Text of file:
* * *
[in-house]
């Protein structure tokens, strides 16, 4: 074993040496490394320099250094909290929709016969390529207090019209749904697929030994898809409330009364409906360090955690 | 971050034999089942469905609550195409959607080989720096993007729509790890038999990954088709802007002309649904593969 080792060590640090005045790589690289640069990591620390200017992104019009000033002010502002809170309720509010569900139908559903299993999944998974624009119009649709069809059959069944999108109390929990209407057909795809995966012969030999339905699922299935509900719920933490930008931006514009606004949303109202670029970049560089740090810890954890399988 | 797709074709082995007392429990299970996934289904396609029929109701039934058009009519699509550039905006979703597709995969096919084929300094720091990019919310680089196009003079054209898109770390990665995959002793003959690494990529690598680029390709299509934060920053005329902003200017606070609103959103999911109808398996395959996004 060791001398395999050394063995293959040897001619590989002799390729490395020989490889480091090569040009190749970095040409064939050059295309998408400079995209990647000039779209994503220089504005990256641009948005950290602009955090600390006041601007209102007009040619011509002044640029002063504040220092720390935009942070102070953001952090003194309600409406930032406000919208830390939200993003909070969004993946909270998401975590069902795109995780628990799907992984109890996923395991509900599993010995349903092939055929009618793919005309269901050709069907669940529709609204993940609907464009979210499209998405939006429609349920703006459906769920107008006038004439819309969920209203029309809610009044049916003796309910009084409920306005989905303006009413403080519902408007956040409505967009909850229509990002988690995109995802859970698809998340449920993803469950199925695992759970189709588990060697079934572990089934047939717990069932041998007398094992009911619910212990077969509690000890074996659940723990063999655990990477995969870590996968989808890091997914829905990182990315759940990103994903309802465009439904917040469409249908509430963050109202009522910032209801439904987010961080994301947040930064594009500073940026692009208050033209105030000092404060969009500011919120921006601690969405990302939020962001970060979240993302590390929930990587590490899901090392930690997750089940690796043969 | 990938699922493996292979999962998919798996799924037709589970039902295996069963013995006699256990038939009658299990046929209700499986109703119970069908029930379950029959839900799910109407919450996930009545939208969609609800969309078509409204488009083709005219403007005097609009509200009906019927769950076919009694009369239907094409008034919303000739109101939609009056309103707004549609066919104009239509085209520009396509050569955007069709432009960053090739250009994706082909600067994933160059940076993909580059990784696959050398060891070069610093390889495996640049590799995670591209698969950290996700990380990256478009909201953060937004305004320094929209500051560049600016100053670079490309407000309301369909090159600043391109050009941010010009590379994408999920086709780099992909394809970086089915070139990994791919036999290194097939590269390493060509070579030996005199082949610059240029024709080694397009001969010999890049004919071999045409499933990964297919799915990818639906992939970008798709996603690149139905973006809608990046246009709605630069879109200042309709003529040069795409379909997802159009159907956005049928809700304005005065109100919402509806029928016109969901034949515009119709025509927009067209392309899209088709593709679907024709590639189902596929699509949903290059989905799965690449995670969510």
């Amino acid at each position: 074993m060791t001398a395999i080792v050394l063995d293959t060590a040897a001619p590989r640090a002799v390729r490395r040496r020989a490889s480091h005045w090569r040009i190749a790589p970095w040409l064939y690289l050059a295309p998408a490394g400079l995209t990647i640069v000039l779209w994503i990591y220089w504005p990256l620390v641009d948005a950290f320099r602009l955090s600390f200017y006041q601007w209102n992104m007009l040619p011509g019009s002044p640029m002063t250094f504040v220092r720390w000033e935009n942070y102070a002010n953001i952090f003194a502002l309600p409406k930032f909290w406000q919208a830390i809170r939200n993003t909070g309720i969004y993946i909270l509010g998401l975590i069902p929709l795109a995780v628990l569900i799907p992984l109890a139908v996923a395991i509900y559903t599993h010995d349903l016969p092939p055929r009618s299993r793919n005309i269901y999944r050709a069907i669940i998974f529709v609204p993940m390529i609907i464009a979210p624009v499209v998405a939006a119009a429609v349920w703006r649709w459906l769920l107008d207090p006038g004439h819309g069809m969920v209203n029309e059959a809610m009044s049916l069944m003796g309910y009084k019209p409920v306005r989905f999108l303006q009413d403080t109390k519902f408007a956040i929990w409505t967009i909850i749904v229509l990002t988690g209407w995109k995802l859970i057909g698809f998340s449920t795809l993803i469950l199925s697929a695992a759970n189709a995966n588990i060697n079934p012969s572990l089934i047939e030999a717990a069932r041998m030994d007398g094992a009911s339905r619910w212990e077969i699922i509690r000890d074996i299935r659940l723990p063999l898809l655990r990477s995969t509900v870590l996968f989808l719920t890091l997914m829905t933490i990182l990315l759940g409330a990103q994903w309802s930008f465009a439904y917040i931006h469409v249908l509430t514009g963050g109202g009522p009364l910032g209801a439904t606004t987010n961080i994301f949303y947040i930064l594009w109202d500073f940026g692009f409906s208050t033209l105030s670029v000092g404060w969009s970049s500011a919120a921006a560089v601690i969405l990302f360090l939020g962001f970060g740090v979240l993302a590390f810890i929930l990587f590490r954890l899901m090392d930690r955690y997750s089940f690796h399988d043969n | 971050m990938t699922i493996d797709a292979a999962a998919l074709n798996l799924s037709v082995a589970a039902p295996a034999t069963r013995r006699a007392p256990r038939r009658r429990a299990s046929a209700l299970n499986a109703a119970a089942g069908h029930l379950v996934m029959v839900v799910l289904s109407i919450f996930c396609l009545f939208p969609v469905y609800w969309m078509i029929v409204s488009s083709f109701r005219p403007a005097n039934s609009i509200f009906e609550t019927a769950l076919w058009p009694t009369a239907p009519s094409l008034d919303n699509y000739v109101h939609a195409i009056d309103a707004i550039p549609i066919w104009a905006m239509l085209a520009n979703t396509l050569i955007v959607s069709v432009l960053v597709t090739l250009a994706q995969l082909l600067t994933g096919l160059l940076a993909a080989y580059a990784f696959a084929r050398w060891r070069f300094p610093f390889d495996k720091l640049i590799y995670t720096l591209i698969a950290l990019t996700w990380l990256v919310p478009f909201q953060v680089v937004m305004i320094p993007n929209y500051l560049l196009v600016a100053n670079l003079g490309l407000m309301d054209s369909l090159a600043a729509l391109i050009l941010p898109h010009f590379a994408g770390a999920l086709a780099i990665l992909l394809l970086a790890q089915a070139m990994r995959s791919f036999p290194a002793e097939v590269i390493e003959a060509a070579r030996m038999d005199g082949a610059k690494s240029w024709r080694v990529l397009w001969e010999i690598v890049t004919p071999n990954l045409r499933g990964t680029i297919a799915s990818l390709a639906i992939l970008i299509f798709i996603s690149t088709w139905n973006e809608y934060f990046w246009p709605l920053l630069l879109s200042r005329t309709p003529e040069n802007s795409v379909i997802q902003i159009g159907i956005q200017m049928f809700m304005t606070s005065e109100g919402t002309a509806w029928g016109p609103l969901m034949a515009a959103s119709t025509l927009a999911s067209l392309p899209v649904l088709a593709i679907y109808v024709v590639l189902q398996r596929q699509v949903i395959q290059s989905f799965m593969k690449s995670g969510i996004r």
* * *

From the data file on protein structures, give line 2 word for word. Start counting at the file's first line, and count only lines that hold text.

């Protein structure tokens, strides 16, 4: 074993040496490394320099250094909290929709016969390529207090019209749904697929030994898809409330009364409906360090955690 | 971050034999089942469905609550195409959607080989720096993007729509790890038999990954088709802007002309649904593969 080792060590640090005045790589690289640069990591620390200017992104019009000033002010502002809170309720509010569900139908559903299993999944998974624009119009649709069809059959069944999108109390929990209407057909795809995966012969030999339905699922299935509900719920933490930008931006514009606004949303109202670029970049560089740090810890954890399988 | 797709074709082995007392429990299970996934289904396609029929109701039934058009009519699509550039905006979703597709995969096919084929300094720091990019919310680089196009003079054209898109770390990665995959002793003959690494990529690598680029390709299509934060920053005329902003200017606070609103959103999911109808398996395959996004 060791001398395999050394063995293959040897001619590989002799390729490395020989490889480091090569040009190749970095040409064939050059295309998408400079995209990647000039779209994503220089504005990256641009948005950290602009955090600390006041601007209102007009040619011509002044640029002063504040220092720390935009942070102070953001952090003194309600409406930032406000919208830390939200993003909070969004993946909270998401975590069902795109995780628990799907992984109890996923395991509900599993010995349903092939055929009618793919005309269901050709069907669940529709609204993940609907464009979210499209998405939006429609349920703006459906769920107008006038004439819309969920209203029309809610009044049916003796309910009084409920306005989905303006009413403080519902408007956040409505967009909850229509990002988690995109995802859970698809998340449920993803469950199925695992759970189709588990060697079934572990089934047939717990069932041998007398094992009911619910212990077969509690000890074996659940723990063999655990990477995969870590996968989808890091997914829905990182990315759940990103994903309802465009439904917040469409249908509430963050109202009522910032209801439904987010961080994301947040930064594009500073940026692009208050033209105030000092404060969009500011919120921006601690969405990302939020962001970060979240993302590390929930990587590490899901090392930690997750089940690796043969 | 990938699922493996292979999962998919798996799924037709589970039902295996069963013995006699256990038939009658299990046929209700499986109703119970069908029930379950029959839900799910109407919450996930009545939208969609609800969309078509409204488009083709005219403007005097609009509200009906019927769950076919009694009369239907094409008034919303000739109101939609009056309103707004549609066919104009239509085209520009396509050569955007069709432009960053090739250009994706082909600067994933160059940076993909580059990784696959050398060891070069610093390889495996640049590799995670591209698969950290996700990380990256478009909201953060937004305004320094929209500051560049600016100053670079490309407000309301369909090159600043391109050009941010010009590379994408999920086709780099992909394809970086089915070139990994791919036999290194097939590269390493060509070579030996005199082949610059240029024709080694397009001969010999890049004919071999045409499933990964297919799915990818639906992939970008798709996603690149139905973006809608990046246009709605630069879109200042309709003529040069795409379909997802159009159907956005049928809700304005005065109100919402509806029928016109969901034949515009119709025509927009067209392309899209088709593709679907024709590639189902596929699509949903290059989905799965690449995670969510």